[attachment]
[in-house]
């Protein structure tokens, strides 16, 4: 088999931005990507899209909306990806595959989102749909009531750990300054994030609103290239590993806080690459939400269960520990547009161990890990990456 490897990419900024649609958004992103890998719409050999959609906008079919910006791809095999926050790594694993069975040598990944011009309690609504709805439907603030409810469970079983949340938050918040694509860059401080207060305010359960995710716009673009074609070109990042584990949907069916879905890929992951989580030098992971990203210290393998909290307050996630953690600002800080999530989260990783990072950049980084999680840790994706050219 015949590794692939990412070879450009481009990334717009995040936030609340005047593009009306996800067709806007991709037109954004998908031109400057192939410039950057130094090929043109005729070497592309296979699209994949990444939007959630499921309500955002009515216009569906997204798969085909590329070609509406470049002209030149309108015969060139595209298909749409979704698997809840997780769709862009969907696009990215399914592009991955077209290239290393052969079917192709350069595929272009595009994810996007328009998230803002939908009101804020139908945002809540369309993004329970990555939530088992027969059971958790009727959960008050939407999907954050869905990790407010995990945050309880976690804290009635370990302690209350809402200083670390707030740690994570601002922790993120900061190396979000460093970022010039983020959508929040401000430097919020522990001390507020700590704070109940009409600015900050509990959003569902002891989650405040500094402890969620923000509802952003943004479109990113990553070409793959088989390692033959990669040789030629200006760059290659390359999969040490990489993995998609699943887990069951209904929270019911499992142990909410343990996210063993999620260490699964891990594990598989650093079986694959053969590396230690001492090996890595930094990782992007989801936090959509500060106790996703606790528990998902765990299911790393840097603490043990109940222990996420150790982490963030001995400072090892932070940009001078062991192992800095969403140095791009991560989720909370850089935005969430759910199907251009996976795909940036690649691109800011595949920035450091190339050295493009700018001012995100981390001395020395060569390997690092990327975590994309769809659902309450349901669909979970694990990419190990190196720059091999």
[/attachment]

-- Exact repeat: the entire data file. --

[in-house]
């Protein structure tokens, strides 16, 4: 088999931005990507899209909306990806595959989102749909009531750990300054994030609103290239590993806080690459939400269960520990547009161990890990990456 490897990419900024649609958004992103890998719409050999959609906008079919910006791809095999926050790594694993069975040598990944011009309690609504709805439907603030409810469970079983949340938050918040694509860059401080207060305010359960995710716009673009074609070109990042584990949907069916879905890929992951989580030098992971990203210290393998909290307050996630953690600002800080999530989260990783990072950049980084999680840790994706050219 015949590794692939990412070879450009481009990334717009995040936030609340005047593009009306996800067709806007991709037109954004998908031109400057192939410039950057130094090929043109005729070497592309296979699209994949990444939007959630499921309500955002009515216009569906997204798969085909590329070609509406470049002209030149309108015969060139595209298909749409979704698997809840997780769709862009969907696009990215399914592009991955077209290239290393052969079917192709350069595929272009595009994810996007328009998230803002939908009101804020139908945002809540369309993004329970990555939530088992027969059971958790009727959960008050939407999907954050869905990790407010995990945050309880976690804290009635370990302690209350809402200083670390707030740690994570601002922790993120900061190396979000460093970022010039983020959508929040401000430097919020522990001390507020700590704070109940009409600015900050509990959003569902002891989650405040500094402890969620923000509802952003943004479109990113990553070409793959088989390692033959990669040789030629200006760059290659390359999969040490990489993995998609699943887990069951209904929270019911499992142990909410343990996210063993999620260490699964891990594990598989650093079986694959053969590396230690001492090996890595930094990782992007989801936090959509500060106790996703606790528990998902765990299911790393840097603490043990109940222990996420150790982490963030001995400072090892932070940009001078062991192992800095969403140095791009991560989720909370850089935005969430759910199907251009996976795909940036690649691109800011595949920035450091190339050295493009700018001012995100981390001395020395060569390997690092990327975590994309769809659902309450349901669909979970694990990419190990190196720059091999």